Hey @jasok2 thanks for taking your time and sharing this.
Agreed if it opened Samsung doors like the OPN et al then it would be great. It does work with some door locks and we have some partnerships where we're extending that but it's still annoying that Samsung don't seem to want to support the full NFC stack ;( We have reached out on several occasions but made very little progress!
- Hah yeah, thankfully I tend to go to the same places and after the first few times the novelty wears off for the cashier! I'm not one for lots of small talk so I actually found this a little annoying but now I have a copy/paste response when I get a "wow omg what is that?" type question! What's even more weird is seeing some completely random guy using your technology to pay and how they explain it to cashiers (which is obviously pretty different form me)!
- Haha yea, it's actually kinda weird how cashiers/merchants know some little about the hardware used to interface between a card and their customer. As soon as you go slightly off piste with a use case they aren't comfortable. Payment Schemes are trying to educate people especially around contactless and we will see this get better over the coming years.
- Yea that's when readers go faulty I'm afraid, not much we can do about that ;( You might also find readers which are in non EMV compliant environments such as in big metal boxes in car parks (#1 culprit) will fail consistently. This is purely due to poor engineering implementation.
- There is a specific model of reader that looks like it causes/creates a debounce situation, we know about the engineering problem and it's been solved by a specific manufacturer a few years back so as new terminals roll out this wont be a problem. More on this below..
- Yea, see #5..
More on 5 & 6 from the engineering side..
Disclaimer: Massively oversimplifying things..
The way the chip in the ring works is it ramps up power consumption from the magnetic field (inductive coupling) and then "attempts the transaction"..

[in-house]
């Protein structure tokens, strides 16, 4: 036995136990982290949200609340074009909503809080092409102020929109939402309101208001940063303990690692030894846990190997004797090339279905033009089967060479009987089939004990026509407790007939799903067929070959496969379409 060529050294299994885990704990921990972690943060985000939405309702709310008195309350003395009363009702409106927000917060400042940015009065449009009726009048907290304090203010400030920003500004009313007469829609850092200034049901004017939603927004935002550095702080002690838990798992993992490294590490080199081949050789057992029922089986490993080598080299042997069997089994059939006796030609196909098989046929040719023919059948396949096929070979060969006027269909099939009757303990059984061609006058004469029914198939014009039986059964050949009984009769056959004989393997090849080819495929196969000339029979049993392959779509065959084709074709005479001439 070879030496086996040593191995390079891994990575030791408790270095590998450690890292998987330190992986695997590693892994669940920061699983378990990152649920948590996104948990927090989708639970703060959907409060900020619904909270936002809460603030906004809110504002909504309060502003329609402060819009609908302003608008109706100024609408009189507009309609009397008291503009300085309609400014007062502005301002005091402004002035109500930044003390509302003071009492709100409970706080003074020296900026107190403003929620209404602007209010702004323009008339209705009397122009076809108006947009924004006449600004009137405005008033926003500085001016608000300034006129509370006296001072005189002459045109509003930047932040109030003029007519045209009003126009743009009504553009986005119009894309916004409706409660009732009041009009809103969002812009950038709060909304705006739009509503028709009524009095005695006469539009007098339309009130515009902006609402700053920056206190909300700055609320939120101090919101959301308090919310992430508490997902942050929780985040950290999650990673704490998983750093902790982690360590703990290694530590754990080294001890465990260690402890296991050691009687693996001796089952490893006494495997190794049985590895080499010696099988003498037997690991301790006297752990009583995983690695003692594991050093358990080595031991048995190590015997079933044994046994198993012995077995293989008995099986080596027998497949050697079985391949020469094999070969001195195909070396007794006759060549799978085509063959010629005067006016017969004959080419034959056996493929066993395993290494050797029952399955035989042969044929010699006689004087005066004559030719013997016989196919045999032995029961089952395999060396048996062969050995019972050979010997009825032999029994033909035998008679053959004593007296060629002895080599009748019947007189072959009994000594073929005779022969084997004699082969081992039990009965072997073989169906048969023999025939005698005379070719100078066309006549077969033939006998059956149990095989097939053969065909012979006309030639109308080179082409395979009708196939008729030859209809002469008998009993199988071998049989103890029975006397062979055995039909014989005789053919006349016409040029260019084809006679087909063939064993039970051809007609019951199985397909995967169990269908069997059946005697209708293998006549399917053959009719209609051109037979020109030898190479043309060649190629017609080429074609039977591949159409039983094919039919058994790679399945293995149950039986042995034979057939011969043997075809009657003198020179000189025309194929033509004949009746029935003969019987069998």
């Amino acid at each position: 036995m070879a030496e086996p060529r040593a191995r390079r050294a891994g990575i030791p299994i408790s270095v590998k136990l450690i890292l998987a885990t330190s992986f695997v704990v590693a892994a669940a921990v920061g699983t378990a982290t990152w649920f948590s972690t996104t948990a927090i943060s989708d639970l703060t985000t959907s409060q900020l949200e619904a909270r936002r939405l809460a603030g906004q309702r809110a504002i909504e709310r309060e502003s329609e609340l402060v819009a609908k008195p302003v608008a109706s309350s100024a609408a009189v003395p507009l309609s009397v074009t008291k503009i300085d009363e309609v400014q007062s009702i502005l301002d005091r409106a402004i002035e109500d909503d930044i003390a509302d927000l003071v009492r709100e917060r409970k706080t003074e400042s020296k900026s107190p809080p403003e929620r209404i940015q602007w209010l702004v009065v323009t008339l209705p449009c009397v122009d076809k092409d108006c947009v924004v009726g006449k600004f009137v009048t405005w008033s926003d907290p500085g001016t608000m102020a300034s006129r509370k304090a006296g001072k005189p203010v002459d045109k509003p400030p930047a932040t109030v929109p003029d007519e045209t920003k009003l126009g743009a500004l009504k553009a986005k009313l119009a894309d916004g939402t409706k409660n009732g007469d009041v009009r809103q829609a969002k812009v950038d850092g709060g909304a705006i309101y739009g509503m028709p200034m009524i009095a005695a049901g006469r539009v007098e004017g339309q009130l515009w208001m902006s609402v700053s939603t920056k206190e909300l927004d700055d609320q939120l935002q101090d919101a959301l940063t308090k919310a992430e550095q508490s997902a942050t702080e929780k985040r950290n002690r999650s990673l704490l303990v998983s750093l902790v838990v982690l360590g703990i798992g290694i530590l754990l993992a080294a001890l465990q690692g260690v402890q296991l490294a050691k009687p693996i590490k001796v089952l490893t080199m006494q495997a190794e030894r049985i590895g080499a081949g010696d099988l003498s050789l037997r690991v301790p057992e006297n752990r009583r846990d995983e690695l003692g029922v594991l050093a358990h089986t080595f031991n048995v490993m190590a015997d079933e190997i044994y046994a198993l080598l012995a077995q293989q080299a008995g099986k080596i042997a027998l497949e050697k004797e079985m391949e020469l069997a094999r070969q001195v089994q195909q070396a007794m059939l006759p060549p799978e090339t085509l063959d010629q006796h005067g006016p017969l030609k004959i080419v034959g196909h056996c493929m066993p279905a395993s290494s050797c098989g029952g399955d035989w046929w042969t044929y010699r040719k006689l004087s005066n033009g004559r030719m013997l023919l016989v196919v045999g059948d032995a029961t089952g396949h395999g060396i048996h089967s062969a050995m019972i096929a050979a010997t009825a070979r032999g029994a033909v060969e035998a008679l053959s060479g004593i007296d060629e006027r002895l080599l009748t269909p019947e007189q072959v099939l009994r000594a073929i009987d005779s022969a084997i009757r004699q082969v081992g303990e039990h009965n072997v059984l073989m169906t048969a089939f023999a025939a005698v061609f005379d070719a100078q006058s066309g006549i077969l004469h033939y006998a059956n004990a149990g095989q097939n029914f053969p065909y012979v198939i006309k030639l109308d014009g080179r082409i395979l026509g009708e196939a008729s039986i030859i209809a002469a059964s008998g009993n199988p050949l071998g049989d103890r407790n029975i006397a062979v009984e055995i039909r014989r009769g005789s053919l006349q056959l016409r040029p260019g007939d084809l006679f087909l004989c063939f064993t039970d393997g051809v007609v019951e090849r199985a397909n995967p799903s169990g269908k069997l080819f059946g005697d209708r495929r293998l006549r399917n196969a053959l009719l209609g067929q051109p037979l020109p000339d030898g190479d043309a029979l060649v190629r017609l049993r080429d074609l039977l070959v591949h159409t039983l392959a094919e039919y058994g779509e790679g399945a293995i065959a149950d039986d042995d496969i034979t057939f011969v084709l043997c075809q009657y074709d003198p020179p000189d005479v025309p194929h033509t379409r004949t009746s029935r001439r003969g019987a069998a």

The reader recognizes the ring in field, powers it up, the reader then requests the authorization for the transaction and this causes the ring to attempt to pull additional power from the field which unfortunately on those terminals is unavailable. So the ring at this point does a kind of "brown out" which causes a "debounce" type scenario where the reader will display something like "only present one card" or "multiple cards present", this is because the chip/IC in the ring essentially went back to step 0 where the reader wanted to be at step 3/4.
The fix put in place a while back by the reader company was to increase power available in the field after ring is detected prior to the transaction.. Obvious really but it was in line with the EMV requirements of supporting wearables at range across terminals.. It causes the terminal to use a tiny amount of additional power for the duration of the transaction but that's it.
Being on the bleeding edge has it's costs but we're all working hard to improve the infrastructure and the devices :)
So to improve #5 & #6 we just have to sit tight I'm afraid and wait for those terminals to be phased out.
@jasok2 if you can let me know the error you get when you try #5 I can validate my above assumption!
Thanks again for taking your time and supporting our work :)